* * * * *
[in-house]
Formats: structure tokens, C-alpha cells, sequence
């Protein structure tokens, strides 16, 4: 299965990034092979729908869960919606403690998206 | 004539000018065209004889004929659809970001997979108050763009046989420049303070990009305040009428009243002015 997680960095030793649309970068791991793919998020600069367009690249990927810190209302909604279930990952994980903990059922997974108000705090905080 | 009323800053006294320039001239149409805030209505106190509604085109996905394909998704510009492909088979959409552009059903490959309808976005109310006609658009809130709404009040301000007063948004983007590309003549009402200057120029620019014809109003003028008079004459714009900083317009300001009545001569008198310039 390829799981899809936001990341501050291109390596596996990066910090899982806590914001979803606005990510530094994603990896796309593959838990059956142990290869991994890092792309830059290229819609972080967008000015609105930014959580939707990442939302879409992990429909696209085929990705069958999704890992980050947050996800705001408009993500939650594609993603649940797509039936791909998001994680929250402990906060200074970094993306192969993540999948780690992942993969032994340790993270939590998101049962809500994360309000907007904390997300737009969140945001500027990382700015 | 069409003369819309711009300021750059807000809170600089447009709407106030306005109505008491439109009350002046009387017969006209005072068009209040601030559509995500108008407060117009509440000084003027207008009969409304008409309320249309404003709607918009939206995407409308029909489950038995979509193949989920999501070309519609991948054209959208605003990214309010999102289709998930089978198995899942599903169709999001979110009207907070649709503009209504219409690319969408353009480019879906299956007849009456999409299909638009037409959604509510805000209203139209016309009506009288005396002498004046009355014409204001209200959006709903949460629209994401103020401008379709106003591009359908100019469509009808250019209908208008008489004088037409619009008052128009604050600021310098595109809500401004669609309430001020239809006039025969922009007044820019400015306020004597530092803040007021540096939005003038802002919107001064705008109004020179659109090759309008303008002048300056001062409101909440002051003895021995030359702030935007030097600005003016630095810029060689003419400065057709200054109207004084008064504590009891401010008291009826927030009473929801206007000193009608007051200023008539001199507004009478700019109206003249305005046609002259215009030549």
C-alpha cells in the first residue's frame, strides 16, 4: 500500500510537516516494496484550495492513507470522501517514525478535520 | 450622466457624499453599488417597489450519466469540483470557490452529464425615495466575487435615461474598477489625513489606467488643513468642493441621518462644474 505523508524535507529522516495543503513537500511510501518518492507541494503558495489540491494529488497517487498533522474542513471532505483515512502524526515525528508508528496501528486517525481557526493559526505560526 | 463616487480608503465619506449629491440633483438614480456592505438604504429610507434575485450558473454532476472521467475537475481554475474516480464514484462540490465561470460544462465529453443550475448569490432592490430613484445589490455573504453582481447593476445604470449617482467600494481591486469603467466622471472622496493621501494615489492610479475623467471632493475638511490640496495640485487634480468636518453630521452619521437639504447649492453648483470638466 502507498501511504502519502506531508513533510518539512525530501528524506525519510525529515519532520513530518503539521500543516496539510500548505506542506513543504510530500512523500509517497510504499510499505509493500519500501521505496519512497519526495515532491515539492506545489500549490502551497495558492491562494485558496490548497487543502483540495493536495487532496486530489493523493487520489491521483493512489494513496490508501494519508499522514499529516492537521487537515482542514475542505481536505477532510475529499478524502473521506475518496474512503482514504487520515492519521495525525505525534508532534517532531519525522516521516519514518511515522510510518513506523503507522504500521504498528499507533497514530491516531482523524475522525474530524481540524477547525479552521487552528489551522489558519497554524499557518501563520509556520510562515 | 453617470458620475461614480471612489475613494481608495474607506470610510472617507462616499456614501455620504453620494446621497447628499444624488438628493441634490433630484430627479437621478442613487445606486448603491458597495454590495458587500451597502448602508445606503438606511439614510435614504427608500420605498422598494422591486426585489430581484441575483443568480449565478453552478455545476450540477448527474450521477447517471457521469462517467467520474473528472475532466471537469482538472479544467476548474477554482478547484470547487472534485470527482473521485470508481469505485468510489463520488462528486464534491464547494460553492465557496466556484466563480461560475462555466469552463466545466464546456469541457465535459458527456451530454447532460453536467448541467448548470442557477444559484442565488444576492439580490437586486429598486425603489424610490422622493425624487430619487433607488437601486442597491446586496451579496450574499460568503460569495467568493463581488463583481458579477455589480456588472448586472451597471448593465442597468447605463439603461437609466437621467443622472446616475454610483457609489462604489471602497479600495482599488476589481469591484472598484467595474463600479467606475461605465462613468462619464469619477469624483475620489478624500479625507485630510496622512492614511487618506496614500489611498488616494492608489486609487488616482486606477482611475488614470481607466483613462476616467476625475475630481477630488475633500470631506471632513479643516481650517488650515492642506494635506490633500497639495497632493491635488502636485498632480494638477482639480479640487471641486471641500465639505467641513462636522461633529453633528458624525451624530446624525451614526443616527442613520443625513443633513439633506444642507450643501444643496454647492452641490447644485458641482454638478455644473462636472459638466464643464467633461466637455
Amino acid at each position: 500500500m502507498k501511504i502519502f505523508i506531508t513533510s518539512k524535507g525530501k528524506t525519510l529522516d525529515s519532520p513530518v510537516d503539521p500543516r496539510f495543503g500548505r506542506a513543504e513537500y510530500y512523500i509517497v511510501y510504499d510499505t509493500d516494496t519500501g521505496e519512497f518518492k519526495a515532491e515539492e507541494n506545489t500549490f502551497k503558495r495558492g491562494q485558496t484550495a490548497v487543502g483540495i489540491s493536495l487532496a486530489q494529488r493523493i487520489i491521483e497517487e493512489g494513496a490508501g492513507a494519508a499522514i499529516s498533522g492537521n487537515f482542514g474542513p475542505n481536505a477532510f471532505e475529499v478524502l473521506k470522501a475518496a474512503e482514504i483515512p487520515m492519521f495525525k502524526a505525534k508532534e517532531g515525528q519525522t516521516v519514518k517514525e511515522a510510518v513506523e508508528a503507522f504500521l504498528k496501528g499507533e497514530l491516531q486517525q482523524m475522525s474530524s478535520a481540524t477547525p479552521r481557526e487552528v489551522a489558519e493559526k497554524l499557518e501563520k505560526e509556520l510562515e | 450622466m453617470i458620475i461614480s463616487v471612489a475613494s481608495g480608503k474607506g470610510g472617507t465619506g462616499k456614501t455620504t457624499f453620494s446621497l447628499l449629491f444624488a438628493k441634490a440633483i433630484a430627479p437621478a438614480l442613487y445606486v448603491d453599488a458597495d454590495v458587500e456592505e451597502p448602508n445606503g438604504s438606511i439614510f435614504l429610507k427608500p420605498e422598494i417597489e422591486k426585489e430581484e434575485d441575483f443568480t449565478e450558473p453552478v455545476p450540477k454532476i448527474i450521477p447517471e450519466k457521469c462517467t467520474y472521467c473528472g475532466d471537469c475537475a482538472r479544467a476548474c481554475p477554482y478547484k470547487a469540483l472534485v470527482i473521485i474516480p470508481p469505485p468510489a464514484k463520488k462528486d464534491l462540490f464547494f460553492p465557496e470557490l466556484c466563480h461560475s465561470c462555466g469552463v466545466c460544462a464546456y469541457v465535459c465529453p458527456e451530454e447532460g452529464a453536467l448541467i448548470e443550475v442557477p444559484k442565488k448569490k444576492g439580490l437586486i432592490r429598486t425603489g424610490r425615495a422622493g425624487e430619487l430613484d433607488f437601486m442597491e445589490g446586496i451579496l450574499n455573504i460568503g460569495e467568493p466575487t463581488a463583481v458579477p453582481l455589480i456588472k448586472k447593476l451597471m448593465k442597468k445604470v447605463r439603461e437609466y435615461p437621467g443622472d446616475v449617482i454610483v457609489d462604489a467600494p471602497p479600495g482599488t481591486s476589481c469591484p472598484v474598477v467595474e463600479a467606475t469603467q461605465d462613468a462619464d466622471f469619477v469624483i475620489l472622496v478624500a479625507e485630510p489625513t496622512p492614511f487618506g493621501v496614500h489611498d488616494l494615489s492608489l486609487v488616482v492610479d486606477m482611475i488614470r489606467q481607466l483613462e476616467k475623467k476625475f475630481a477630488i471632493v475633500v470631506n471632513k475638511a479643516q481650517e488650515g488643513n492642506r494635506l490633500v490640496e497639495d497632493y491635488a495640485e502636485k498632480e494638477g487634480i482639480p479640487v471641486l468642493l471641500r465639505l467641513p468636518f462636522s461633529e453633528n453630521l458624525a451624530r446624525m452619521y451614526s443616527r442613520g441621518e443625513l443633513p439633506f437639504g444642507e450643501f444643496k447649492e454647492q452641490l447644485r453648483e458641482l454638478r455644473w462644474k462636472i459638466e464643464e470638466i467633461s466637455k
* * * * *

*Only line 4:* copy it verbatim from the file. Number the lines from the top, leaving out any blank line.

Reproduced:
C-alpha cells in the first residue's frame, strides 16, 4: 500500500510537516516494496484550495492513507470522501517514525478535520 | 450622466457624499453599488417597489450519466469540483470557490452529464425615495466575487435615461474598477489625513489606467488643513468642493441621518462644474 505523508524535507529522516495543503513537500511510501518518492507541494503558495489540491494529488497517487498533522474542513471532505483515512502524526515525528508508528496501528486517525481557526493559526505560526 | 463616487480608503465619506449629491440633483438614480456592505438604504429610507434575485450558473454532476472521467475537475481554475474516480464514484462540490465561470460544462465529453443550475448569490432592490430613484445589490455573504453582481447593476445604470449617482467600494481591486469603467466622471472622496493621501494615489492610479475623467471632493475638511490640496495640485487634480468636518453630521452619521437639504447649492453648483470638466 502507498501511504502519502506531508513533510518539512525530501528524506525519510525529515519532520513530518503539521500543516496539510500548505506542506513543504510530500512523500509517497510504499510499505509493500519500501521505496519512497519526495515532491515539492506545489500549490502551497495558492491562494485558496490548497487543502483540495493536495487532496486530489493523493487520489491521483493512489494513496490508501494519508499522514499529516492537521487537515482542514475542505481536505477532510475529499478524502473521506475518496474512503482514504487520515492519521495525525505525534508532534517532531519525522516521516519514518511515522510510518513506523503507522504500521504498528499507533497514530491516531482523524475522525474530524481540524477547525479552521487552528489551522489558519497554524499557518501563520509556520510562515 | 453617470458620475461614480471612489475613494481608495474607506470610510472617507462616499456614501455620504453620494446621497447628499444624488438628493441634490433630484430627479437621478442613487445606486448603491458597495454590495458587500451597502448602508445606503438606511439614510435614504427608500420605498422598494422591486426585489430581484441575483443568480449565478453552478455545476450540477448527474450521477447517471457521469462517467467520474473528472475532466471537469482538472479544467476548474477554482478547484470547487472534485470527482473521485470508481469505485468510489463520488462528486464534491464547494460553492465557496466556484466563480461560475462555466469552463466545466464546456469541457465535459458527456451530454447532460453536467448541467448548470442557477444559484442565488444576492439580490437586486429598486425603489424610490422622493425624487430619487433607488437601486442597491446586496451579496450574499460568503460569495467568493463581488463583481458579477455589480456588472448586472451597471448593465442597468447605463439603461437609466437621467443622472446616475454610483457609489462604489471602497479600495482599488476589481469591484472598484467595474463600479467606475461605465462613468462619464469619477469624483475620489478624500479625507485630510496622512492614511487618506496614500489611498488616494492608489486609487488616482486606477482611475488614470481607466483613462476616467476625475475630481477630488475633500470631506471632513479643516481650517488650515492642506494635506490633500497639495497632493491635488502636485498632480494638477482639480479640487471641486471641500465639505467641513462636522461633529453633528458624525451624530446624525451614526443616527442613520443625513443633513439633506444642507450643501444643496454647492452641490447644485458641482454638478455644473462636472459638466464643464467633461466637455